Complex ions typically exist in complex equilibrium involving its central metal ion and the ligands.
- A metal ion in solution does not exist in isolation, but in combination with ligands (such as solvent molecules or simple ions) or chelating groups, giving rise to complex ions or coordination compounds. These complexes contain a central atom or ion, often a transition metal, and a cluster of ions or neutral molecules surrounding it.
- Complex-Ion Equilibria
- In general, chemical equilibrium is reached when the forward reaction rate is equal to the reverse reaction rate and can be described using an equilibrium constant, K. Complex ion equilibria are no exception to this and have their own unique equilibrium constant. This formation constant, Kf , describes the formation of a complex ion from its central ion and attached ligands. This constant may be caled a stability constant or association constant.
- Hard and Soft Acids and Bases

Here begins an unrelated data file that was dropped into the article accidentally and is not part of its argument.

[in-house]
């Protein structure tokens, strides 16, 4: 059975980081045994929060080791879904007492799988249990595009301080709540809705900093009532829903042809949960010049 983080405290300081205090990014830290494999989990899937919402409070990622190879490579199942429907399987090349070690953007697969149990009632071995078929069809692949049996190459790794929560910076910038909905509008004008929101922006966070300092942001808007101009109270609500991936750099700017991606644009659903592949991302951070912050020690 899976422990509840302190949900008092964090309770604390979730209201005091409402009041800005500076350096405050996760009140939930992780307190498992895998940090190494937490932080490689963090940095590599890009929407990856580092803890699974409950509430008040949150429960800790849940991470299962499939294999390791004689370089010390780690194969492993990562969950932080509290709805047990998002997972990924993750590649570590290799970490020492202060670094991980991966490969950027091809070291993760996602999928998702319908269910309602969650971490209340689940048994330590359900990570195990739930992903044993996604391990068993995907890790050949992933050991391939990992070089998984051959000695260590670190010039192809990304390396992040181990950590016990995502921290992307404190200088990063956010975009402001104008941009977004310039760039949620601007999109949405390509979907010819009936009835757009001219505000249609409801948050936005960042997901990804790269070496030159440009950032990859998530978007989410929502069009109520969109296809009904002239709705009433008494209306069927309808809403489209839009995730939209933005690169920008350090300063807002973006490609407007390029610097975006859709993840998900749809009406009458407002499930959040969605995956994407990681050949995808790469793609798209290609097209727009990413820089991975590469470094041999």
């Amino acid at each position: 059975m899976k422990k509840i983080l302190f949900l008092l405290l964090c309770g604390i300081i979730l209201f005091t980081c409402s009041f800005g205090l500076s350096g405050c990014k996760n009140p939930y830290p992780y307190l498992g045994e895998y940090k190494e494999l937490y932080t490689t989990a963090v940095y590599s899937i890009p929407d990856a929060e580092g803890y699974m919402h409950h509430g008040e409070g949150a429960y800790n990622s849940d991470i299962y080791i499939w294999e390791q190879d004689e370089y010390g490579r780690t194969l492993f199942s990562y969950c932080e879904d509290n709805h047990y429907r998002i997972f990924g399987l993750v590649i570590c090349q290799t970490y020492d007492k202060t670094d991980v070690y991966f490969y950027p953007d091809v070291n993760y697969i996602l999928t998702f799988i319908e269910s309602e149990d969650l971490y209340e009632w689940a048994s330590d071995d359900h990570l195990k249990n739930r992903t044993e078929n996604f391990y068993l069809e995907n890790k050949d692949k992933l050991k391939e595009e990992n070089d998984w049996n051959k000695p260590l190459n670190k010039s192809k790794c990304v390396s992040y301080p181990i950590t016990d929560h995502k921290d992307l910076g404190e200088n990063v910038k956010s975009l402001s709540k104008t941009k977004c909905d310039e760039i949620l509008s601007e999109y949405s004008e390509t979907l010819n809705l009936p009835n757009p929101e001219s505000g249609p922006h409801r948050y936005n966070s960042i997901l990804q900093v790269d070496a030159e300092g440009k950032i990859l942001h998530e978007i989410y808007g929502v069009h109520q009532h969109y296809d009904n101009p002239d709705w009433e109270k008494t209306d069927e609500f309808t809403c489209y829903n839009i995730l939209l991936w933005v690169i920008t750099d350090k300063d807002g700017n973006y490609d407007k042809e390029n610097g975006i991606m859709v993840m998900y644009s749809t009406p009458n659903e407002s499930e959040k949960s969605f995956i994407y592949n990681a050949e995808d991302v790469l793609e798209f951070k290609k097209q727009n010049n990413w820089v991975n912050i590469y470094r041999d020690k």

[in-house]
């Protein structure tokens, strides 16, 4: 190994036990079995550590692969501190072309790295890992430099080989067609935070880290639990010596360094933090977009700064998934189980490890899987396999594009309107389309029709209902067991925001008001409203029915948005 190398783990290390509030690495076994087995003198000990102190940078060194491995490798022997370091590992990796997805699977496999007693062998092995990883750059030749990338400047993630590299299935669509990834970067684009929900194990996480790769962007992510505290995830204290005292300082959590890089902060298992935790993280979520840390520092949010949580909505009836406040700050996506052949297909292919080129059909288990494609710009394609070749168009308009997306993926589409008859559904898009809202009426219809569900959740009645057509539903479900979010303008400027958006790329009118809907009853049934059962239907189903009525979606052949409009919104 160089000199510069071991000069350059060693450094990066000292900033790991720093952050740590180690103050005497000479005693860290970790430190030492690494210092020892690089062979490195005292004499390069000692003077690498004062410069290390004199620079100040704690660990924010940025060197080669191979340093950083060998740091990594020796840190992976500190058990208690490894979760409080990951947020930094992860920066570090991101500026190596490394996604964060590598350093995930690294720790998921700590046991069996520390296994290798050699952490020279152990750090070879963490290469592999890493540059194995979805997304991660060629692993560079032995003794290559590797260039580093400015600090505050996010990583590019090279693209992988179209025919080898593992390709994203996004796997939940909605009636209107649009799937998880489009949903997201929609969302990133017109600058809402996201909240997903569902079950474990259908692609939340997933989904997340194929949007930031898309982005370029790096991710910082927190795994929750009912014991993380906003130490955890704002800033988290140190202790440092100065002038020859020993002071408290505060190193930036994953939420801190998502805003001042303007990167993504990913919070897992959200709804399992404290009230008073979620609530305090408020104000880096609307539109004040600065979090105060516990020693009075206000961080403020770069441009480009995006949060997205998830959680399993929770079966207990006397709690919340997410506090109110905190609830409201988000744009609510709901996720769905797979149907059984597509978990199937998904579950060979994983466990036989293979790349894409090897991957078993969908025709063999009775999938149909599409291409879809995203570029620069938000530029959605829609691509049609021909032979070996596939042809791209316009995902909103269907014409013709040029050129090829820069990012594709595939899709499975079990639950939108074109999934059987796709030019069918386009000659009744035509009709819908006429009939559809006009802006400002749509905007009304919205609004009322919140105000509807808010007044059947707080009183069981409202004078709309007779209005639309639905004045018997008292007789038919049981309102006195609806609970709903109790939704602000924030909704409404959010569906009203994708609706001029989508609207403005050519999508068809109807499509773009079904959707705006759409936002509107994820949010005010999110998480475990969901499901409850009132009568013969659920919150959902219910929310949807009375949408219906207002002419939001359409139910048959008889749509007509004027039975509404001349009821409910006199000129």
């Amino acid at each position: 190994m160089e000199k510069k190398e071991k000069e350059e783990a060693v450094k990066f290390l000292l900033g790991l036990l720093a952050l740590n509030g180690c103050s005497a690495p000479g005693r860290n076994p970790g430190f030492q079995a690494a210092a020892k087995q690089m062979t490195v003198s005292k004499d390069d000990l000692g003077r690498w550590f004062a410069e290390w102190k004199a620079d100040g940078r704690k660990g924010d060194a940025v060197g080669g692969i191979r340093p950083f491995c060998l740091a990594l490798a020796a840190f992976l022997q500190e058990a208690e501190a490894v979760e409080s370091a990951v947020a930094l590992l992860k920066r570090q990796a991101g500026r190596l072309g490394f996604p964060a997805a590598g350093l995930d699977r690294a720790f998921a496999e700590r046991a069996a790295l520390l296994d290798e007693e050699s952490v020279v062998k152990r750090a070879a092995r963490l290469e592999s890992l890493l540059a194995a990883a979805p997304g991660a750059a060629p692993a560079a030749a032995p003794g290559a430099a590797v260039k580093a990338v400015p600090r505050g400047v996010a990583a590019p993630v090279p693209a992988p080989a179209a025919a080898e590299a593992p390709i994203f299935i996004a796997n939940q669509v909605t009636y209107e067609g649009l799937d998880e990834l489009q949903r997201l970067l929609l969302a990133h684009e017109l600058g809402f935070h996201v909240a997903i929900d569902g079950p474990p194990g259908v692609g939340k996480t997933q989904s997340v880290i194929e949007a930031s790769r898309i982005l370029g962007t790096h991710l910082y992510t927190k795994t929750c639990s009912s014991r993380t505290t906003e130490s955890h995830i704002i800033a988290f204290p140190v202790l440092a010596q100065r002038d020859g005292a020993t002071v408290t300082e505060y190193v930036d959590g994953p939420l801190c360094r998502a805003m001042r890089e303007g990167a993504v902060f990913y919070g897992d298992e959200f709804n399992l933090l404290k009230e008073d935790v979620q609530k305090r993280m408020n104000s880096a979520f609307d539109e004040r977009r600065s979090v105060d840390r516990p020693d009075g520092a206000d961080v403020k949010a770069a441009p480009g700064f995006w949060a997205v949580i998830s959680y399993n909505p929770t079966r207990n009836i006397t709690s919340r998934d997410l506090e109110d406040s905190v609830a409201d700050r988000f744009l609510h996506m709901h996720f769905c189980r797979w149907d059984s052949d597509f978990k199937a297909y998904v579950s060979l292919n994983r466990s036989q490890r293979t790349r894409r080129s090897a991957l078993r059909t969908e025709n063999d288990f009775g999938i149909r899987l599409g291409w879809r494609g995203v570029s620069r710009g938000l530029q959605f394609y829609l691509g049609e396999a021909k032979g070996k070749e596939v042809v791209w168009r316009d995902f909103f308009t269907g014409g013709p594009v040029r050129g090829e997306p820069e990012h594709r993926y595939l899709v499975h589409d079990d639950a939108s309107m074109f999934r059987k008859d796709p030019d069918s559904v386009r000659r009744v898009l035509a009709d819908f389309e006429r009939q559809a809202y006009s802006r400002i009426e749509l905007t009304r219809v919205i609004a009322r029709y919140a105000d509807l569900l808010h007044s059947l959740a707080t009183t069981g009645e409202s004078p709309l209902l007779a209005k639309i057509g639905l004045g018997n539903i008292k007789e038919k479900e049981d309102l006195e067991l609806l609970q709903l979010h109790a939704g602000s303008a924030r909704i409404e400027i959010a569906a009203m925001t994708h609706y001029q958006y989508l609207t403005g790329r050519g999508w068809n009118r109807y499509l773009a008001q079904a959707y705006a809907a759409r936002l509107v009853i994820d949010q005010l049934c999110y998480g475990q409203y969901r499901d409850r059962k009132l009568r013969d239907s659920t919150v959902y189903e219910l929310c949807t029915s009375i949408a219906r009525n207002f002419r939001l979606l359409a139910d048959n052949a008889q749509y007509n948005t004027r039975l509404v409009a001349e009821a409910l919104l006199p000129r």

- The thermodynamic stability of a metal complex depends greatly on the properties of the ligand and the metal ion and on the type of bonding. Metal–ligand interaction is an example of a Lewis acid–base interaction. Lewis bases can be divided into two categories: hard bases contain small, relatively nonpolarizable donor atoms (such as N, O, and F), and soft bases contain larger, relatively polarizable donor atoms (such as P, S, and Cl).
- Stability of Metal Complexes and Chelation
- Ligands like chloride, water, and ammonia are said to be monodentate (one-toothed, from the Greek mono, meaning “one,” and the Latin dent-, meaning “tooth”): they are attached to the metal via only a single atom. Ligands can, however, be bidentate (two-toothed, from the Greek di, meaning “two”), tridentate (three-toothed, from the Greek tri, meaning “three”), or, in general, polydentate (many-toothed, from the Greek poly, meaning “many”), indicating that they are attached to the metal at two, th